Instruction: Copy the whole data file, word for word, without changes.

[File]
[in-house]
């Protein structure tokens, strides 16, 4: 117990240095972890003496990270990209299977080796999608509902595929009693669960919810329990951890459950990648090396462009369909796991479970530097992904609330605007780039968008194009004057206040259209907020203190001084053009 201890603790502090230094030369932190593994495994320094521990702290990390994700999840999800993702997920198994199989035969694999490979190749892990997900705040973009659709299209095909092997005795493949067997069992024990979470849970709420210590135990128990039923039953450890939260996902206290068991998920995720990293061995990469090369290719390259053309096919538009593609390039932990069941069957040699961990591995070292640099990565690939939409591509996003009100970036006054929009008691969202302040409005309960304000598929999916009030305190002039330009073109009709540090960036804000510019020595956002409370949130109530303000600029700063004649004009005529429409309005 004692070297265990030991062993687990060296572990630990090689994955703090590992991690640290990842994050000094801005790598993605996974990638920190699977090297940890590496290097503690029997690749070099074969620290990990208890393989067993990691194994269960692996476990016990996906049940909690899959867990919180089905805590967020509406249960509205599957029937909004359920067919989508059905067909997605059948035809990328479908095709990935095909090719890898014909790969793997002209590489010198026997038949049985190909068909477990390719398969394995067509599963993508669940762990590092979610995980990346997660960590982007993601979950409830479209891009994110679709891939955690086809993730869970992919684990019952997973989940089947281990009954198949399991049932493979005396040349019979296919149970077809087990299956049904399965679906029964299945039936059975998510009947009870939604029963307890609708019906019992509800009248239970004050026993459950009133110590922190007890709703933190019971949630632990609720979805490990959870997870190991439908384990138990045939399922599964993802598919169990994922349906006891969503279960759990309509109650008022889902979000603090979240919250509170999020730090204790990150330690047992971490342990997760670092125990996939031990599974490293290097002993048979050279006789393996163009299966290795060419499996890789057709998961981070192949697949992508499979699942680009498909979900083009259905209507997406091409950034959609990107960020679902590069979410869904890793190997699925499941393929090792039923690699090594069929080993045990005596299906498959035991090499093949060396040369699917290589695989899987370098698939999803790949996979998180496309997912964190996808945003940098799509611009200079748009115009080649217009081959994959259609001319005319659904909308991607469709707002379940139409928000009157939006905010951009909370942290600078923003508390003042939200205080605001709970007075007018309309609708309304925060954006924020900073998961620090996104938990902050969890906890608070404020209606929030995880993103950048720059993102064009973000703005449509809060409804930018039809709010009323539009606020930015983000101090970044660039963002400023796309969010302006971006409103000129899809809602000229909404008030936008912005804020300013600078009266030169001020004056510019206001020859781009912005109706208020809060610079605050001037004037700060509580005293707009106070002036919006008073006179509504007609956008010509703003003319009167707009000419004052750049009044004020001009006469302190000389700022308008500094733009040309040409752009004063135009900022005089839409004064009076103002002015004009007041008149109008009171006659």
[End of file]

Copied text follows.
[in-house]
């Protein structure tokens, strides 16, 4: 117990240095972890003496990270990209299977080796999608509902595929009693669960919810329990951890459950990648090396462009369909796991479970530097992904609330605007780039968008194009004057206040259209907020203190001084053009 201890603790502090230094030369932190593994495994320094521990702290990390994700999840999800993702997920198994199989035969694999490979190749892990997900705040973009659709299209095909092997005795493949067997069992024990979470849970709420210590135990128990039923039953450890939260996902206290068991998920995720990293061995990469090369290719390259053309096919538009593609390039932990069941069957040699961990591995070292640099990565690939939409591509996003009100970036006054929009008691969202302040409005309960304000598929999916009030305190002039330009073109009709540090960036804000510019020595956002409370949130109530303000600029700063004649004009005529429409309005 004692070297265990030991062993687990060296572990630990090689994955703090590992991690640290990842994050000094801005790598993605996974990638920190699977090297940890590496290097503690029997690749070099074969620290990990208890393989067993990691194994269960692996476990016990996906049940909690899959867990919180089905805590967020509406249960509205599957029937909004359920067919989508059905067909997605059948035809990328479908095709990935095909090719890898014909790969793997002209590489010198026997038949049985190909068909477990390719398969394995067509599963993508669940762990590092979610995980990346997660960590982007993601979950409830479209891009994110679709891939955690086809993730869970992919684990019952997973989940089947281990009954198949399991049932493979005396040349019979296919149970077809087990299956049904399965679906029964299945039936059975998510009947009870939604029963307890609708019906019992509800009248239970004050026993459950009133110590922190007890709703933190019971949630632990609720979805490990959870997870190991439908384990138990045939399922599964993802598919169990994922349906006891969503279960759990309509109650008022889902979000603090979240919250509170999020730090204790990150330690047992971490342990997760670092125990996939031990599974490293290097002993048979050279006789393996163009299966290795060419499996890789057709998961981070192949697949992508499979699942680009498909979900083009259905209507997406091409950034959609990107960020679902590069979410869904890793190997699925499941393929090792039923690699090594069929080993045990005596299906498959035991090499093949060396040369699917290589695989899987370098698939999803790949996979998180496309997912964190996808945003940098799509611009200079748009115009080649217009081959994959259609001319005319659904909308991607469709707002379940139409928000009157939006905010951009909370942290600078923003508390003042939200205080605001709970007075007018309309609708309304925060954006924020900073998961620090996104938990902050969890906890608070404020209606929030995880993103950048720059993102064009973000703005449509809060409804930018039809709010009323539009606020930015983000101090970044660039963002400023796309969010302006971006409103000129899809809602000229909404008030936008912005804020300013600078009266030169001020004056510019206001020859781009912005109706208020809060610079605050001037004037700060509580005293707009106070002036919006008073006179509504007609956008010509703003003319009167707009000419004052750049009044004020001009006469302190000389700022308008500094733009040309040409752009004063135009900022005089839409004064009076103002002015004009007041008149109008009171006659």